The Museum Building

Gadgets and Gizmos
January 2021

This online exhibition celebrates the ingenuity of the people of the Santa Cruz Mountains through the patents they filed or the patented machinery they built here. Enjoy exploring this exhibition by clicking the links below.

1862

In 1869, a fuse factory was erected on Zayante Creek in Felton. The company was incorporated as Lake Superior and Pacific Fuse Company and the principal stockholders were the inventors and patentees Richard Uren, Thomas Dunstone, and Joseph Blight. The plant was also known as the Eagle Fuse-works. Click Here to Read More.

Fuse Factory Patent
1870

Romanzo Erastus Wood, better known as R. E., and his wife Mary Olmstead Wood, arrived in Santa Cruz County around 1868. The register of voters in 1869 describes Wood's self-stated occupation as a broom-maker. What an understatement! Wood was an incredibly talented individual. An inventor, industrialist, landscape photographer, traveler, showman, and a talented, opinionated, sometimes cryptic, writer with a poetic bent, who wrote under many pseudonyms. Click Here to Read More.

Gopher Trap Patent
1881

In 1880, Judge James Harvey Logan began experimenting with blackberries. He considered the “flavor of the wild blackberry of the Pacific Slope unrivaled.” Logan planted wild blackberries and variety called Texas Early, a domestic blackberry that bloomed at the same time, in adjacent rows in his Ben Lomond Mountain garden. He also planted a row of Red Antwerp raspberries. Click Here to Read More.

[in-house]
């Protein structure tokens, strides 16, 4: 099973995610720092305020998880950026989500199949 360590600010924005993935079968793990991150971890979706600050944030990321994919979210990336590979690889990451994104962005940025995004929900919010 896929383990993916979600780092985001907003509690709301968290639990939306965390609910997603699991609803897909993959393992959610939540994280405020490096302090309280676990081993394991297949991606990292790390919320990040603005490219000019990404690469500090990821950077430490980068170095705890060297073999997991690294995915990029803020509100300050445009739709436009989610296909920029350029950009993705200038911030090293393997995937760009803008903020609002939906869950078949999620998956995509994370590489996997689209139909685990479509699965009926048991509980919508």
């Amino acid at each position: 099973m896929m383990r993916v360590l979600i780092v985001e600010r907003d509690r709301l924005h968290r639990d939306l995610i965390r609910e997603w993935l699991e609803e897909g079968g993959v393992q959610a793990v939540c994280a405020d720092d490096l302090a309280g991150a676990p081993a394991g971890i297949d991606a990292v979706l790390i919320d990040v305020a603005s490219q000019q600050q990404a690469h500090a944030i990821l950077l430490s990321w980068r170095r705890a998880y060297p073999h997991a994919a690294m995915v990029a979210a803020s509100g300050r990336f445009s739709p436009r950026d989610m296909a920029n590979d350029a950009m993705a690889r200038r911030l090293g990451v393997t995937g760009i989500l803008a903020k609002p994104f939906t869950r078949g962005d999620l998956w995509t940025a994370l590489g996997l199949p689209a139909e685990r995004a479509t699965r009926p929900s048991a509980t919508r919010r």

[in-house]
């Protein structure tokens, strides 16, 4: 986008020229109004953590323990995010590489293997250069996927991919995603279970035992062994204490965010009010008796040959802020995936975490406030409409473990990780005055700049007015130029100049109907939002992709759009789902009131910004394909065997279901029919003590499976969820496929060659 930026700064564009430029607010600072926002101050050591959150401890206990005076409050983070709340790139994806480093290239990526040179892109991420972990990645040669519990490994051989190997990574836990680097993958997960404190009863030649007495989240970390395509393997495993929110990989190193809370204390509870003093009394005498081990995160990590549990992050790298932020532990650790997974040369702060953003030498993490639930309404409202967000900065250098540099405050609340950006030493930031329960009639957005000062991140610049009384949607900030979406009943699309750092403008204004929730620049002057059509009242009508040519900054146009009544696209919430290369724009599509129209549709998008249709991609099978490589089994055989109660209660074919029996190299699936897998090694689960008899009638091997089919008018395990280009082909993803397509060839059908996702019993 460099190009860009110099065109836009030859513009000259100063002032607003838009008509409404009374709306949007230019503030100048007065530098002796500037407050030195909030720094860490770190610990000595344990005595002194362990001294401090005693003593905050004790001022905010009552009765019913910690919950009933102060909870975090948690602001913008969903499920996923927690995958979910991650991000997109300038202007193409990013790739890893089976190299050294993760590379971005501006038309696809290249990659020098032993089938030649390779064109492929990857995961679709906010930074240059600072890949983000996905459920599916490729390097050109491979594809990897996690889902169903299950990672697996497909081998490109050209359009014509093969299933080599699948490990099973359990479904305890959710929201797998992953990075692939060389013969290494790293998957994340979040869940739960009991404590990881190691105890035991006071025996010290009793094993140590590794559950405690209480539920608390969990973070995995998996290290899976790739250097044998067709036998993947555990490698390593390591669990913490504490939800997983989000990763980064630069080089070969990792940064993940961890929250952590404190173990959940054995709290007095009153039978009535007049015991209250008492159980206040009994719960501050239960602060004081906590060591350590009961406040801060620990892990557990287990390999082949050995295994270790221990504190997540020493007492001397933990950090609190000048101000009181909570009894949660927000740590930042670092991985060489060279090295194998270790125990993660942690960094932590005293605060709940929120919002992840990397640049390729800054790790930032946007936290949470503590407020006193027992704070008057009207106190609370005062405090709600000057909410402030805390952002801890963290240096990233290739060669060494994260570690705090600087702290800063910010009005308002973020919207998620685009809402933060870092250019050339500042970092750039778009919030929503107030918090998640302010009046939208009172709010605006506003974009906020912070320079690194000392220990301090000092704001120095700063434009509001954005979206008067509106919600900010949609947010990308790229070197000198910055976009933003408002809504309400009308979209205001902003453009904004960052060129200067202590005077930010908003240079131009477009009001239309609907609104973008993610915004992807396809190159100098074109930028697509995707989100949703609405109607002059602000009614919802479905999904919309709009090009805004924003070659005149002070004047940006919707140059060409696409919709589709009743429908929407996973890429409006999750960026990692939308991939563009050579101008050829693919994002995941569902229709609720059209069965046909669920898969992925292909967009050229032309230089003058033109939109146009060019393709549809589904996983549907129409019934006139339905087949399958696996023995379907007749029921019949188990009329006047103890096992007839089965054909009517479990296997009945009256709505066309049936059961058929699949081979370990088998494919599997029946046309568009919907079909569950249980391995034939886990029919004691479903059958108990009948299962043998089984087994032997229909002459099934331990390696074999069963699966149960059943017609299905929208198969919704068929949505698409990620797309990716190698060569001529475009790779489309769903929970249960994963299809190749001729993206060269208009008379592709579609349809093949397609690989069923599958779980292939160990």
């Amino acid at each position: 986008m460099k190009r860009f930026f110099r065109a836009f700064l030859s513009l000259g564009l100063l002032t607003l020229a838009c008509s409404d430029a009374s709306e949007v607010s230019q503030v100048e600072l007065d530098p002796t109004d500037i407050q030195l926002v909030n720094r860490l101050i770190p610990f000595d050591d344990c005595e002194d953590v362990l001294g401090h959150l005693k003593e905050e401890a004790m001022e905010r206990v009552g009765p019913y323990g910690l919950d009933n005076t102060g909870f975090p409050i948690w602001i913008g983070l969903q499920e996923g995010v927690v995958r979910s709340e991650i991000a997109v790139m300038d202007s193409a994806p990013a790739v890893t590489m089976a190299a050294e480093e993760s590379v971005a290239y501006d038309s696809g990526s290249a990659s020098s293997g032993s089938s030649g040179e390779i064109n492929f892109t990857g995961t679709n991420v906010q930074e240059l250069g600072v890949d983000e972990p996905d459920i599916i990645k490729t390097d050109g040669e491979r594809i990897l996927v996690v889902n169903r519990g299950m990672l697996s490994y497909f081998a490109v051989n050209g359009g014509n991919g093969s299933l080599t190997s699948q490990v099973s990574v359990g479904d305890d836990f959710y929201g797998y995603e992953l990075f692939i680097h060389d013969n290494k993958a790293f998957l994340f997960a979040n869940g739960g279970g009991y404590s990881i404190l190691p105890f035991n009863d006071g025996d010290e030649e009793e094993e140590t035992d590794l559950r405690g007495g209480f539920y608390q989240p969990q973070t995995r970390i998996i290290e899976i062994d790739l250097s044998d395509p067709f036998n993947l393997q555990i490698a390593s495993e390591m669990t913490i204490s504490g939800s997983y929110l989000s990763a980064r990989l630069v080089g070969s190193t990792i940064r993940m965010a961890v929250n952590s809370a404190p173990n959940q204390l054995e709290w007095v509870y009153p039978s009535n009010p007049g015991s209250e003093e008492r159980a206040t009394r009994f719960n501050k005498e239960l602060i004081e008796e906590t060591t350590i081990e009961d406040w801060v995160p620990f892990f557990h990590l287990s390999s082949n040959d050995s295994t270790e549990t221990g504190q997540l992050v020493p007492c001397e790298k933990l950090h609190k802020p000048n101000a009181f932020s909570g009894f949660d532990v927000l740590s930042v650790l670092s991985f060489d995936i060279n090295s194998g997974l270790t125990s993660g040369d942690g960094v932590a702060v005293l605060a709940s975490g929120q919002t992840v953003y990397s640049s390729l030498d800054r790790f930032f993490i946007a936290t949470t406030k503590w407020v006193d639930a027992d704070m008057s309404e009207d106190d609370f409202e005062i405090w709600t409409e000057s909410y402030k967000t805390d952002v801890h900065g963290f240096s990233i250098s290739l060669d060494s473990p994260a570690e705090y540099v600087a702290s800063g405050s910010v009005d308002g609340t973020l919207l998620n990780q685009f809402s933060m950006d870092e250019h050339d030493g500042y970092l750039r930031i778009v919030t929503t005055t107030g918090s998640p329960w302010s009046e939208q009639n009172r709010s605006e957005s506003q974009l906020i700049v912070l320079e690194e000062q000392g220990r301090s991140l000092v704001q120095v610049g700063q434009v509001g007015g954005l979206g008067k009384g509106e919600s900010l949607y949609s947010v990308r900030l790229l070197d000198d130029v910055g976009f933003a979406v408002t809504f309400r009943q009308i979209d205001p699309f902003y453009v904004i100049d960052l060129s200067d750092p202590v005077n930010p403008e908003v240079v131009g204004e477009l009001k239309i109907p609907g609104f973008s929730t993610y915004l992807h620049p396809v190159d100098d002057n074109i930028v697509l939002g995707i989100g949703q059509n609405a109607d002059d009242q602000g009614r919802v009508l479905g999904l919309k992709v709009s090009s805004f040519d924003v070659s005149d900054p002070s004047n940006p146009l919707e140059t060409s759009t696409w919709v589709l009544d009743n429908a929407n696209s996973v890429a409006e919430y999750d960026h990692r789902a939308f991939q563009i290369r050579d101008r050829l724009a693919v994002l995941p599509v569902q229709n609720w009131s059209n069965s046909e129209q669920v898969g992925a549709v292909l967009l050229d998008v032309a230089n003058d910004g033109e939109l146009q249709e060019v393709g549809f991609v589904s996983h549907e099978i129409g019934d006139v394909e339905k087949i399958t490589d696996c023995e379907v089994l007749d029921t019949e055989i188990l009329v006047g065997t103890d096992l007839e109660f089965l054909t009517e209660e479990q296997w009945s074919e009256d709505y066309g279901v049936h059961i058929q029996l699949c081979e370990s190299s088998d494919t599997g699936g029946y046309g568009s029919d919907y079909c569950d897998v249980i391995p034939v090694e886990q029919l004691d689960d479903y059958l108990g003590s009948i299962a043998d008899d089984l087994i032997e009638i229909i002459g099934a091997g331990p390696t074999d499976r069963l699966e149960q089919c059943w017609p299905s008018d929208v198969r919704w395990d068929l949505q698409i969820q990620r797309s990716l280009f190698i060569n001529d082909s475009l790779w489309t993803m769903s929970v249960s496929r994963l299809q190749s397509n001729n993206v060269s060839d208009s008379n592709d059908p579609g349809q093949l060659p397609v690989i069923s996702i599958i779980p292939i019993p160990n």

Right: Mammoth Blackberry from The Loganberry by Mary E. Logan.

Mammoth Blackberries
1900

William Robert Dow was the inventor of a new type of compound steam engine, that is a steam engine where the steam is expanded in two or more stages. This new engine was intended “to overcome the limitations of the present types in the service of the Southern Pacific Co.”

He was also the holder of a patent for a gas engine, filed in 1898, while he was living in Boulder Creek. Click Here to Read More.

Gopher Trap Patent
1901

In 1901, John Armstrong of Santa Cruz patented an automatic water-elevator. The device used a small amount of water with considerable fall, to move a portion of that water to a higher elevation.

A tower would be erected in a gulch where the top of the tower would be around five feet below a spring. Water was piped to the top of the tower and allowed to fall into buckets attached to an endless chain. When the buckets were full, about every four minutes, the chain moved, setting the pump to work for one minute forcing the water upwards to its destination. Advertisements for the elevator boasted it could raise water up to 450 feet. Click Here to Read More.

Gopher Trap Patent

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